Write well. Write often. Edit wisely.
You’ve finished the writing, the rewriting, the editing and the polishing.
You’ve been through your manuscript front to back and back to front and weeded out and added in.
You’ve straightened out your characters and tightened the plot and you’ve proofed for every conceivable error you’ve ever read about.
Both protagonist and antagonist get what they deserve or what they’ve earned or what your readers will love.
You’ve got conflict and chapter-ending hooks and emotion-evoking phrases.
You’ve got an opening that delights, a middle without sag, and an ending that satisfies.
You’ve got ups and downs and breathing space and breathless action. You’ve included emotional responses for characters that are guaranteed to touch the reader as well.
The number of modifiers—both adverbs and adjectives—doesn’t overwhelm.
Dialogue is strong. Setting is clear and works for the story. Characters are unique. Style is consistent.
You’ve been through your checklist and you’re happy about what you’ve created. Your critique partner says it’s ready, your writer’s group says it’s ready, your heart says it’s ready.
So . . .
What’s next? Is there anything you can do as a final check of your masterpiece before you release it to the world?
Sure. For your final pass, check once more for—
Your favorite words. We all have them and they sneak in despite our desire to keep them out. Can you cut one or two more instances of each?
Your favorite unusual sentence construction. The unusual gets noticed. Don’t overplay those touches that stand out.
The overuse of character names, especially in dialogue. People just don’t call each other by name when they talk to them.
The opening line and opening page. Do they accomplish all that they can? Does the opening set up the story arc, get the plot rolling, introduce your protagonist, introduce tone and/or setting ?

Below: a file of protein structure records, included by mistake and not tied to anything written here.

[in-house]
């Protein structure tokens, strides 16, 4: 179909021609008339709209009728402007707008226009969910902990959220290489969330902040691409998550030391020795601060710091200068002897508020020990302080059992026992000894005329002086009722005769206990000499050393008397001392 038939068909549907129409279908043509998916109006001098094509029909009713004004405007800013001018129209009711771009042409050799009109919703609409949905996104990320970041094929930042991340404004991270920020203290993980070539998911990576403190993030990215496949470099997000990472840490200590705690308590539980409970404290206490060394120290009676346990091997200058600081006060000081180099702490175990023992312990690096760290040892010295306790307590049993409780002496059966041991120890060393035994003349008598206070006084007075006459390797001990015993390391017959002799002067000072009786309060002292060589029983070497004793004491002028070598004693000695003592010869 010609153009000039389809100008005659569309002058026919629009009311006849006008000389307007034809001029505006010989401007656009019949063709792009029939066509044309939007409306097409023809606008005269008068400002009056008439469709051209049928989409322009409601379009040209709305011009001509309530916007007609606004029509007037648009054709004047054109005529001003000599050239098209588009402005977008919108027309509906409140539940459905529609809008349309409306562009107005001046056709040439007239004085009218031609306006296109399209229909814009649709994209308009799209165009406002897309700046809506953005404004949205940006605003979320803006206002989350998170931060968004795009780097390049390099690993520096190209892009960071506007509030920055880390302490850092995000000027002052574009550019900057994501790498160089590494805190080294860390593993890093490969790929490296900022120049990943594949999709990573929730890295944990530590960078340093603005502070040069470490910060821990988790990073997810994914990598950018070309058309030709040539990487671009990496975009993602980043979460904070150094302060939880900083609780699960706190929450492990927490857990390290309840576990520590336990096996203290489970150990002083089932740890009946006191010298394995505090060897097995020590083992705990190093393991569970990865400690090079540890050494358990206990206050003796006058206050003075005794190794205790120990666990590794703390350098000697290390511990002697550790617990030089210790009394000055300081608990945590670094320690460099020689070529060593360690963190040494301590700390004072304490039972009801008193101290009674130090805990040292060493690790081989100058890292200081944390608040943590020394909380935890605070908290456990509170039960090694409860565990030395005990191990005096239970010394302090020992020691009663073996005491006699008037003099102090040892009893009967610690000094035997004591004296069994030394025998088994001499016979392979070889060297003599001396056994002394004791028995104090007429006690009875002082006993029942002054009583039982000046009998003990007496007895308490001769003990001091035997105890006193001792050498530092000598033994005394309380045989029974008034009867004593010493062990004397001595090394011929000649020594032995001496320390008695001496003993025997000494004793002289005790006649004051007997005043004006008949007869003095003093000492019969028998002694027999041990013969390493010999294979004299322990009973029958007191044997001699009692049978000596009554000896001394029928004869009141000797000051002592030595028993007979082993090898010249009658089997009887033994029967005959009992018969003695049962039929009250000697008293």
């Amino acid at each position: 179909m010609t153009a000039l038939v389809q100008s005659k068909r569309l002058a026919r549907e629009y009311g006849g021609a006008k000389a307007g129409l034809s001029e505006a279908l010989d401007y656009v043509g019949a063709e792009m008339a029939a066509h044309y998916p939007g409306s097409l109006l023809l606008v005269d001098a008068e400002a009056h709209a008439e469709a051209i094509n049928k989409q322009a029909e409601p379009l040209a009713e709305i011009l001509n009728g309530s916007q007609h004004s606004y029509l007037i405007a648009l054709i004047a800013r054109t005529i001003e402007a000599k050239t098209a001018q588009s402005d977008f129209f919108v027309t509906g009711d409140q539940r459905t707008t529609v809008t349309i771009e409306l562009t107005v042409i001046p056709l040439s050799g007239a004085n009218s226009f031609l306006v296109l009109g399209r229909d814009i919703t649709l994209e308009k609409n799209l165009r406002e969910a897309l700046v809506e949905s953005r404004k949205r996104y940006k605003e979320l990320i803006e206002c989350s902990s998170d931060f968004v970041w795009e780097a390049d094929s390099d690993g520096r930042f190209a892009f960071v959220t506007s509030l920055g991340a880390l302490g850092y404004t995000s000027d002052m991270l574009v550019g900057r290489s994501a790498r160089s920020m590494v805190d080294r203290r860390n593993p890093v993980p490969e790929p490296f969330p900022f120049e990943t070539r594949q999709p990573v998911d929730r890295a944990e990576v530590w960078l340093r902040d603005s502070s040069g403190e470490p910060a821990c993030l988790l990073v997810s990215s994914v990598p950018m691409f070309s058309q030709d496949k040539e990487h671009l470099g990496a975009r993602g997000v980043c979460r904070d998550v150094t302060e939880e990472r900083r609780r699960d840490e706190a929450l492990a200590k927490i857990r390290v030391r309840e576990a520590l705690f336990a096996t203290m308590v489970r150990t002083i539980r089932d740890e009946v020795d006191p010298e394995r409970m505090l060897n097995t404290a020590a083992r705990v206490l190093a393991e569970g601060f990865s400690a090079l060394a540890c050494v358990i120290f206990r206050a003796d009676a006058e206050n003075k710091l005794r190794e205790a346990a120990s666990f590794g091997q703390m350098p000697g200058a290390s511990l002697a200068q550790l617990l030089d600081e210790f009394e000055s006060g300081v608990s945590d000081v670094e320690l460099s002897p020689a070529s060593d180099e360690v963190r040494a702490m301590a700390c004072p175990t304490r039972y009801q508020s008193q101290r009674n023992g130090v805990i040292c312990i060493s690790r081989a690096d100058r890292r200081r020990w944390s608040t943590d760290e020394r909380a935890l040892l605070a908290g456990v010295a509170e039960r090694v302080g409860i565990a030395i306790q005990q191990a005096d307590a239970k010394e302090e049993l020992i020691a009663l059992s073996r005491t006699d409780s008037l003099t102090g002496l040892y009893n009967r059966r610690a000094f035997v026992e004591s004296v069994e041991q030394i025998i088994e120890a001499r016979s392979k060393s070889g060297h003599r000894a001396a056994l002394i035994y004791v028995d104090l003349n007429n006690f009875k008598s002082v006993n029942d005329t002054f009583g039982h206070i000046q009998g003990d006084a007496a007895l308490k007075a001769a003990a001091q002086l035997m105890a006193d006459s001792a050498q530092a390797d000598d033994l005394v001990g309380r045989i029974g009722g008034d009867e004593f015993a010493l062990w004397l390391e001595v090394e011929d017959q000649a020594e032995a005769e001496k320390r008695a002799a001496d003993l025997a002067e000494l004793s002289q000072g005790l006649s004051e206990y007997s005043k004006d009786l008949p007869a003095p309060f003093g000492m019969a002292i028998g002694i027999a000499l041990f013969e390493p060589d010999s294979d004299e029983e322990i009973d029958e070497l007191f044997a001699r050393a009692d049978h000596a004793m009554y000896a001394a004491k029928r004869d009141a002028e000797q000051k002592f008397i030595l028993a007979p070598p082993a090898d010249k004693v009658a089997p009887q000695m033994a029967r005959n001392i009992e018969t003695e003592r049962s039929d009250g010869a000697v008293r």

The ending. Does it address the story opening and the character’s problem? Does it finish the several hundred pages that come before it? Is the last line a memorable one?
Words that don’t fit. No okay before its time.
One-time character names. If you’ve changed a character’s name, make sure you’ve not left any instances of the former name.
Space holders. If you use space holders for elements you’re not sure of—asterisks, blank lines, hash tags—be sure to remove them. And be sure you’ve filled in the blanks.
Words used too often. They might not even be favorite words, but their use and overuse can weaken your scenes.
look, looked, looking (one of the most common verbs used for sight)
there (stood there, sat there)
over (walked over, ran over)
felt, heard, saw, watched, thought (you don’t always need to report that a character is doing these things)
Words/phrases that add nothing and might in fact dilute a scene.
at this time
at [in] this moment
in my opinion
any three-word phrase at the end of a sentence (search for prepositional phrases you use often)
try and [verb] (use try to rather than try and)
there is, there are, there were (especially to start sentences and open paragraphs)
oh, well, and oh well (especially in dialogue)
That one scene that niggles at you, the one that still doesn’t seem quite perfect. Yes, make the time for one more try to fix it. If it bothers you, it’s going to bother the reader.
Chapter breaks. Make sure chapters begin on new pages. Make sure chapter numbers are sequential.
Manuscript format. Before submitting, format your manuscript in the proper format. Don’t forget page numbers and the correct info for the headers. Check for consistency with scene breaks—have you used asterisks or hash marks or simple line spacing?
Spelling. Your word processing program might not catch everything, but it catches a lot. If you make any changes, be sure to run spell check one final time. Let this be the final major step of your cleanup. And repeat as many times as necessary if you continue to make changes.
This is not an editing checklist, but a helpful last step before you submit your manuscript to agent or editor. If you’ve not truly edited your manuscript, start with these steps before moving to those listed in this article.
These suggestions are not meant as a tool for procrastination: please don’t hesitate to submit when your story is ready. Do what’s necessary for making both story and manuscript error-free and then let the story go. Start your next project or complete another story you’ve begun. Put an end to this one.
And remember that it’s likely a few errors will slip through even the best proofing. Yet also remember that a few simple errors will not be what keeps your story from being accepted. Submit your manuscripts when it’s time without making yourself crazy looking for phantom errors.
Finish your story.
Send that good story out so others can read it.
Share your good fiction.